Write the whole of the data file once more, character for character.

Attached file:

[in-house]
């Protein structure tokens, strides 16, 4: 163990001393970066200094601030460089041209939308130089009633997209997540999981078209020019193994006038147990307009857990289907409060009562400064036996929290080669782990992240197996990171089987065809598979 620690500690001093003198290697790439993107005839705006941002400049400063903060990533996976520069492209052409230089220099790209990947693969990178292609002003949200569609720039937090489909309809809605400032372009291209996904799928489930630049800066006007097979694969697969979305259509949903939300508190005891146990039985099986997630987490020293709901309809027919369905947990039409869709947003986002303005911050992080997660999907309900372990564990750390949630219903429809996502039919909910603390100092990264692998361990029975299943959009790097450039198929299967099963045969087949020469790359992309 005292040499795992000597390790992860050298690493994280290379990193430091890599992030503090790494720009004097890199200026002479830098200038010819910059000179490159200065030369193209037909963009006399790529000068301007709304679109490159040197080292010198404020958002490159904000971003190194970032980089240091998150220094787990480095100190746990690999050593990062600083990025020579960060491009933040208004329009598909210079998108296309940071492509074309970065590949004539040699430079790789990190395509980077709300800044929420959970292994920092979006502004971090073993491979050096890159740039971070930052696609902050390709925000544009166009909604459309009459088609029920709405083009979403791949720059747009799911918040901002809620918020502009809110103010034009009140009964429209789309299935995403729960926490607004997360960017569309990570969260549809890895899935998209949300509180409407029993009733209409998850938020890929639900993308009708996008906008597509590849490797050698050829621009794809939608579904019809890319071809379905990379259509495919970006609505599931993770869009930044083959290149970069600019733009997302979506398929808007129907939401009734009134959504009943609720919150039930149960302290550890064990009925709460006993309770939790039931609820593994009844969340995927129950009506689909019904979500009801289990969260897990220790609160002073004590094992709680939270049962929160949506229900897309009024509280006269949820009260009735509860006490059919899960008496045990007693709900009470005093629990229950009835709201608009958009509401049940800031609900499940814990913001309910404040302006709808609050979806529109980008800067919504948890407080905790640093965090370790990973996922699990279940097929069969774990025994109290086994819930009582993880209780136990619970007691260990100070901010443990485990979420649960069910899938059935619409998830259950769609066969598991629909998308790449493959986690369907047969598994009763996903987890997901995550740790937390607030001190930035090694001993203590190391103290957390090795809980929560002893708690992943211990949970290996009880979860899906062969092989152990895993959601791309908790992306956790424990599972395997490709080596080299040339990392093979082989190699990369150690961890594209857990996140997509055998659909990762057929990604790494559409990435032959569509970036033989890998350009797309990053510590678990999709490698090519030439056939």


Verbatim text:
[in-house]
């Protein structure tokens, strides 16, 4: 163990001393970066200094601030460089041209939308130089009633997209997540999981078209020019193994006038147990307009857990289907409060009562400064036996929290080669782990992240197996990171089987065809598979 620690500690001093003198290697790439993107005839705006941002400049400063903060990533996976520069492209052409230089220099790209990947693969990178292609002003949200569609720039937090489909309809809605400032372009291209996904799928489930630049800066006007097979694969697969979305259509949903939300508190005891146990039985099986997630987490020293709901309809027919369905947990039409869709947003986002303005911050992080997660999907309900372990564990750390949630219903429809996502039919909910603390100092990264692998361990029975299943959009790097450039198929299967099963045969087949020469790359992309 005292040499795992000597390790992860050298690493994280290379990193430091890599992030503090790494720009004097890199200026002479830098200038010819910059000179490159200065030369193209037909963009006399790529000068301007709304679109490159040197080292010198404020958002490159904000971003190194970032980089240091998150220094787990480095100190746990690999050593990062600083990025020579960060491009933040208004329009598909210079998108296309940071492509074309970065590949004539040699430079790789990190395509980077709300800044929420959970292994920092979006502004971090073993491979050096890159740039971070930052696609902050390709925000544009166009909604459309009459088609029920709405083009979403791949720059747009799911918040901002809620918020502009809110103010034009009140009964429209789309299935995403729960926490607004997360960017569309990570969260549809890895899935998209949300509180409407029993009733209409998850938020890929639900993308009708996008906008597509590849490797050698050829621009794809939608579904019809890319071809379905990379259509495919970006609505599931993770869009930044083959290149970069600019733009997302979506398929808007129907939401009734009134959504009943609720919150039930149960302290550890064990009925709460006993309770939790039931609820593994009844969340995927129950009506689909019904979500009801289990969260897990220790609160002073004590094992709680939270049962929160949506229900897309009024509280006269949820009260009735509860006490059919899960008496045990007693709900009470005093629990229950009835709201608009958009509401049940800031609900499940814990913001309910404040302006709808609050979806529109980008800067919504948890407080905790640093965090370790990973996922699990279940097929069969774990025994109290086994819930009582993880209780136990619970007691260990100070901010443990485990979420649960069910899938059935619409998830259950769609066969598991629909998308790449493959986690369907047969598994009763996903987890997901995550740790937390607030001190930035090694001993203590190391103290957390090795809980929560002893708690992943211990949970290996009880979860899906062969092989152990895993959601791309908790992306956790424990599972395997490709080596080299040339990392093979082989190699990369150690961890594209857990996140997509055998659909990762057929990604790494559409990435032959569509970036033989890998350009797309990053510590678990999709490698090519030439056939």